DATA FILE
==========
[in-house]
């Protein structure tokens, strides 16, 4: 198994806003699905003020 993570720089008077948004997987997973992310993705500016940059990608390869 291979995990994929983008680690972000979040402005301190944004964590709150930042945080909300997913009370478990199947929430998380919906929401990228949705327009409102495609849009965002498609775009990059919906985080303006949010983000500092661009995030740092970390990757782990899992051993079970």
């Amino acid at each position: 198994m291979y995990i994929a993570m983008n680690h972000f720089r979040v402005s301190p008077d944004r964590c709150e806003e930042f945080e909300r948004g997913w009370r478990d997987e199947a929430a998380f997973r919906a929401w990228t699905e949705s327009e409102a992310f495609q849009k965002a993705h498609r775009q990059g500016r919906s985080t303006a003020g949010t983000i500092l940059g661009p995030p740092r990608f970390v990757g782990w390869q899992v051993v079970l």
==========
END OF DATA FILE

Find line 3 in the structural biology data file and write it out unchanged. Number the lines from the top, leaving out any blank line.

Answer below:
């Amino acid at each position: 198994m291979y995990i994929a993570m983008n680690h972000f720089r979040v402005s301190p008077d944004r964590c709150e806003e930042f945080e909300r948004g997913w009370r478990d997987e199947a929430a998380f997973r919906a929401w990228t699905e949705s327009e409102a992310f495609q849009k965002a993705h498609r775009q990059g500016r919906s985080t303006a003020g949010t983000i500092l940059g661009p995030p740092r990608f970390v990757g782990w390869q899992v051993v079970l």